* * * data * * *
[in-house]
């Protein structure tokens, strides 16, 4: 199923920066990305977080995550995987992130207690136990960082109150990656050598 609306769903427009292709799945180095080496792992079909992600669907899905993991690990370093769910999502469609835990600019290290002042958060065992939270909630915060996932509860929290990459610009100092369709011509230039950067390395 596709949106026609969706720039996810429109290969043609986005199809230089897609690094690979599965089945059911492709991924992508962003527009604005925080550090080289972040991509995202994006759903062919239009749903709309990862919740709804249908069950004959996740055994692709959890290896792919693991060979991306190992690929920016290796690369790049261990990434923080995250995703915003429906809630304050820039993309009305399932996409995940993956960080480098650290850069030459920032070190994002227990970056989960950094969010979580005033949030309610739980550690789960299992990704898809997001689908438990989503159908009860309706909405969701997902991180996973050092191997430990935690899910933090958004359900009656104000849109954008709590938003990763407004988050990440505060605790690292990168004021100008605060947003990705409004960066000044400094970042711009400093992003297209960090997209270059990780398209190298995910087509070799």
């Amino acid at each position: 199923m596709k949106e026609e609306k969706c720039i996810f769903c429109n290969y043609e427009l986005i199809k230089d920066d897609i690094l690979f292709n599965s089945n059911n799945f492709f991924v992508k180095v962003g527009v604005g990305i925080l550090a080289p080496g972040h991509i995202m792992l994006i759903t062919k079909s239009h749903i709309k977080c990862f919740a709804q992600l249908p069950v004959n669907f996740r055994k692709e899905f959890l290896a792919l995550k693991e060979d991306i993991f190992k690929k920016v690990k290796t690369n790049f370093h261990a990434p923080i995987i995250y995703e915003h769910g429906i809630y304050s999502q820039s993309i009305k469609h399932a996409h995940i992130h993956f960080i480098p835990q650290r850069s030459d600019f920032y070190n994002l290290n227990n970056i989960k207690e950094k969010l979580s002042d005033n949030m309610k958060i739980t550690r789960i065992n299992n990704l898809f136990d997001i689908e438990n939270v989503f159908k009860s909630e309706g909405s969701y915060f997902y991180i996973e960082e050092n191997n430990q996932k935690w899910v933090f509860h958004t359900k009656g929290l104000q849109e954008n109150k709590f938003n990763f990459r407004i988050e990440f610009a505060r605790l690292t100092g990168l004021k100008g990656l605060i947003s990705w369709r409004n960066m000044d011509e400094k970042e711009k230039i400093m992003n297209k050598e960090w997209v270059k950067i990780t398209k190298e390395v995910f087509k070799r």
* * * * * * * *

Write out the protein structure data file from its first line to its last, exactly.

[in-house]
């Protein structure tokens, strides 16, 4: 199923920066990305977080995550995987992130207690136990960082109150990656050598 609306769903427009292709799945180095080496792992079909992600669907899905993991690990370093769910999502469609835990600019290290002042958060065992939270909630915060996932509860929290990459610009100092369709011509230039950067390395 596709949106026609969706720039996810429109290969043609986005199809230089897609690094690979599965089945059911492709991924992508962003527009604005925080550090080289972040991509995202994006759903062919239009749903709309990862919740709804249908069950004959996740055994692709959890290896792919693991060979991306190992690929920016290796690369790049261990990434923080995250995703915003429906809630304050820039993309009305399932996409995940993956960080480098650290850069030459920032070190994002227990970056989960950094969010979580005033949030309610739980550690789960299992990704898809997001689908438990989503159908009860309706909405969701997902991180996973050092191997430990935690899910933090958004359900009656104000849109954008709590938003990763407004988050990440505060605790690292990168004021100008605060947003990705409004960066000044400094970042711009400093992003297209960090997209270059990780398209190298995910087509070799």
């Amino acid at each position: 199923m596709k949106e026609e609306k969706c720039i996810f769903c429109n290969y043609e427009l986005i199809k230089d920066d897609i690094l690979f292709n599965s089945n059911n799945f492709f991924v992508k180095v962003g527009v604005g990305i925080l550090a080289p080496g972040h991509i995202m792992l994006i759903t062919k079909s239009h749903i709309k977080c990862f919740a709804q992600l249908p069950v004959n669907f996740r055994k692709e899905f959890l290896a792919l995550k693991e060979d991306i993991f190992k690929k920016v690990k290796t690369n790049f370093h261990a990434p923080i995987i995250y995703e915003h769910g429906i809630y304050s999502q820039s993309i009305k469609h399932a996409h995940i992130h993956f960080i480098p835990q650290r850069s030459d600019f920032y070190n994002l290290n227990n970056i989960k207690e950094k969010l979580s002042d005033n949030m309610k958060i739980t550690r789960i065992n299992n990704l898809f136990d997001i689908e438990n939270v989503f159908k009860s909630e309706g909405s969701y915060f997902y991180i996973e960082e050092n191997n430990q996932k935690w899910v933090f509860h958004t359900k009656g929290l104000q849109e954008n109150k709590f938003n990763f990459r407004i988050e990440f610009a505060r605790l690292t100092g990168l004021k100008g990656l605060i947003s990705w369709r409004n960066m000044d011509e400094k970042e711009k230039i400093m992003n297209k050598e960090w997209v270059k950067i990780t398209k190298e390395v995910f087509k070799r």